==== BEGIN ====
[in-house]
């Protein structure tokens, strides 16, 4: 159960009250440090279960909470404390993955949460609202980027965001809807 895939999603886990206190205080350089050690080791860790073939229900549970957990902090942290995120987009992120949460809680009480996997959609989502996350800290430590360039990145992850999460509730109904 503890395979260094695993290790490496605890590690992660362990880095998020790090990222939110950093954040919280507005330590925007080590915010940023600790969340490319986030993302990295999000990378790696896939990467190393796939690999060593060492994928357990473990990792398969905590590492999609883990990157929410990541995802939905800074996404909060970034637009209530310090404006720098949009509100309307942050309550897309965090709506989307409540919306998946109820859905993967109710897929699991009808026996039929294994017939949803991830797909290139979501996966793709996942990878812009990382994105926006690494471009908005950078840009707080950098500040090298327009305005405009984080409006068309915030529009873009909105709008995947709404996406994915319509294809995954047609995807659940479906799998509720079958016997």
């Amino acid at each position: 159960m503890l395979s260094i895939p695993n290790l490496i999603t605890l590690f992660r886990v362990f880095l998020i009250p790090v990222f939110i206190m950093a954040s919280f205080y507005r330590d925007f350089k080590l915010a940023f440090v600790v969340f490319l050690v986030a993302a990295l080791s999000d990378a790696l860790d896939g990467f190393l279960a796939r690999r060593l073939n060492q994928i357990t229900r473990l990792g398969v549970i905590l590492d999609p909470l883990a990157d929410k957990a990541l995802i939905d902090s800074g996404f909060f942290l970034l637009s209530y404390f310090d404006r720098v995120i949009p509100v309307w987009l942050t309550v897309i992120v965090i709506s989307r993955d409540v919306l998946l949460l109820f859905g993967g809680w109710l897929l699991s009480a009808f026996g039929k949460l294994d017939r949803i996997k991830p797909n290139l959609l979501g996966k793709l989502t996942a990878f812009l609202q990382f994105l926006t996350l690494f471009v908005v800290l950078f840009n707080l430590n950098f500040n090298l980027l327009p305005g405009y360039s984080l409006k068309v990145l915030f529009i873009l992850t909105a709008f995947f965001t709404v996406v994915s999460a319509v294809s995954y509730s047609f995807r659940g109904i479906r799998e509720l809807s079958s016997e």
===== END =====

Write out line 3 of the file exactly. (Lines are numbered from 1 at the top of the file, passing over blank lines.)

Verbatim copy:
């Amino acid at each position: 159960m503890l395979s260094i895939p695993n290790l490496i999603t605890l590690f992660r886990v362990f880095l998020i009250p790090v990222f939110i206190m950093a954040s919280f205080y507005r330590d925007f350089k080590l915010a940023f440090v600790v969340f490319l050690v986030a993302a990295l080791s999000d990378a790696l860790d896939g990467f190393l279960a796939r690999r060593l073939n060492q994928i357990t229900r473990l990792g398969v549970i905590l590492d999609p909470l883990a990157d929410k957990a990541l995802i939905d902090s800074g996404f909060f942290l970034l637009s209530y404390f310090d404006r720098v995120i949009p509100v309307w987009l942050t309550v897309i992120v965090i709506s989307r993955d409540v919306l998946l949460l109820f859905g993967g809680w109710l897929l699991s009480a009808f026996g039929k949460l294994d017939r949803i996997k991830p797909n290139l959609l979501g996966k793709l989502t996942a990878f812009l609202q990382f994105l926006t996350l690494f471009v908005v800290l950078f840009n707080l430590n950098f500040n090298l980027l327009p305005g405009y360039s984080l409006k068309v990145l915030f529009i873009l992850t909105a709008f995947f965001t709404v996406v994915s999460a319509v294809s995954y509730s047609f995807r659940g109904i479906r799998e509720l809807s079958s016997e």